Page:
Well, I couldn’t disagree more with this presentation. On item #1, if you accept this conclusion, then most Americans should still be farmers. The economic progress of the 1980s (the widespread implementation of the personal computer), the 1990s (the application of internet technology) and this decade (wireless communication, which the US was late in adopting compared to the rest of the world) are all examples of knowledge based businesses on which profits are made from conceptualization and design.

On item #2, what planet is the speaker living on? As someone who may well get a public pension some day, it is self evident that I will receive only about 70-75% of the benefits promised. The legislature will do this by allowing inflation to reduce the real impact of the pension obligations. Also, who is interested in living on ˝ income for 30 years? At the moment, I have no intention of “retiring” (whatever that means) until age 70-75. Based on what has been going on in the stock market recently, I suspect that I will have company. I also would not operate under the assumption that the employment and retirement patterns of the past 50 years will be duplicated in the next 30. It’s a whole new ballgame – apparently, some folks have yet to figure this out.

On item #3, the speaker’s personal experience is substantially at variance with the faculty members that I know personally and whose work I am familiar with. One minor anecdote: research faculty at many universities receive no salary as such from the nominal employer – they must self fund their positions through grants that they are able to procure. The result: no tangible results = no salary.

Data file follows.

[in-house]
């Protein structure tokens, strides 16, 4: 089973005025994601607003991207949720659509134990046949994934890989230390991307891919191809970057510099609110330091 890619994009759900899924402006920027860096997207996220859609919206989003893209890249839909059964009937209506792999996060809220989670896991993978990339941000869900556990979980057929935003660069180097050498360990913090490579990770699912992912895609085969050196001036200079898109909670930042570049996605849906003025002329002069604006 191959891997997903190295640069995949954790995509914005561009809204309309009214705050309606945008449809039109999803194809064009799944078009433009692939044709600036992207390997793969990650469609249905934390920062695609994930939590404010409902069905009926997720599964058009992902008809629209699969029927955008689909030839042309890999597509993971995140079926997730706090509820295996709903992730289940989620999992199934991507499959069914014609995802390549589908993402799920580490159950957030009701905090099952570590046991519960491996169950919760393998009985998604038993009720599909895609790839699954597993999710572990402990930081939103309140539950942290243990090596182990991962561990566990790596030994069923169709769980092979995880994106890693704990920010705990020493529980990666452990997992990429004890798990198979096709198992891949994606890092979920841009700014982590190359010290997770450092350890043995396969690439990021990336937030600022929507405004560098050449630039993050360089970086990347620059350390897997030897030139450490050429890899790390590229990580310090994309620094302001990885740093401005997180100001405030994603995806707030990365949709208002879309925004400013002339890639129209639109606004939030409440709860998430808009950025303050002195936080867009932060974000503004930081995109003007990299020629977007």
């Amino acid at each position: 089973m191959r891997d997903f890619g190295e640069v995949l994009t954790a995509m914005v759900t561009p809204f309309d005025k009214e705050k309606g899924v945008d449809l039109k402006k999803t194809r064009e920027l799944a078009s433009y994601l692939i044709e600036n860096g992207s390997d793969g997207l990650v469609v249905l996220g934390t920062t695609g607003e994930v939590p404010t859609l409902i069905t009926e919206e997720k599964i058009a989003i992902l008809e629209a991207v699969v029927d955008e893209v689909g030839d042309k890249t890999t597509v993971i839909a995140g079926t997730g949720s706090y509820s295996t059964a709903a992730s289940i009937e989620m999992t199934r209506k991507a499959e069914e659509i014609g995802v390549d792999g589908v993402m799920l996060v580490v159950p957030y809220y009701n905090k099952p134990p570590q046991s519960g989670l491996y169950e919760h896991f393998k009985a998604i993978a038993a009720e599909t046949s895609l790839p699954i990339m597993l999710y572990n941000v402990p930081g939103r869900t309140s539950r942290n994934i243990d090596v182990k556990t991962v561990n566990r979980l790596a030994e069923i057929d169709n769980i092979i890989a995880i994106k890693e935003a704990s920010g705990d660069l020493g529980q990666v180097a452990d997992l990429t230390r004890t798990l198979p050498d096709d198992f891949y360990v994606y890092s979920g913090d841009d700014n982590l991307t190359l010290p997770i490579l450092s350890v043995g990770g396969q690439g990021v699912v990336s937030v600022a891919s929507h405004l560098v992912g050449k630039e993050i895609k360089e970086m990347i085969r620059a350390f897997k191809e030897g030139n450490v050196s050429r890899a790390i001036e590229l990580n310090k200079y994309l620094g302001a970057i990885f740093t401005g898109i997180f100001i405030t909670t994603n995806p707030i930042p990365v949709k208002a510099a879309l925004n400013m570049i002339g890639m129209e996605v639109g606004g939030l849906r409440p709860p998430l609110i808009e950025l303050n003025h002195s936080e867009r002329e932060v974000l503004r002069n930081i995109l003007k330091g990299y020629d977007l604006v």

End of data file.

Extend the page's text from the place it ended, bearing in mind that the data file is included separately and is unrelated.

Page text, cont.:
Unlike some, I have no bias against manufacturing – I grew up seven blocks from a steel mill (still in business, by the way, making low carbon specialty steel). Many of my friends and neighbors continue to be employed in that sector.  But even they realize that times have changed and that there is no profit in labor intensive businesses that result in low value products. The enterprises that will survive in the US will either be highly automated, or result in high value products or both. The key to our success will be to beat everyone else to develop and market new products for which there is room for only one player in the market. Hence our interest in basic and applied university research, which will give us the edge we need.

Shirley Heaton (10) (5) (5)

Tom Swain (5) (9) (7)

 

    

The Civic Caucus   is a non-partisan, tax-exempt educational organization.   The Core participants include persons of varying political persuasions, reflecting years of leadership in politics and business. Click here  to see a short personal background of each.

   Verne C. Johnson, chair;  Lee Canning,  Charles Clay, Bill Frenzel, 
Paul Gilje,  Jim Hetland,  John Mooty,  Jim Olson,  Wayne Popham  and  John Rollwagen.  


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The Civic Caucus, 01-01-2008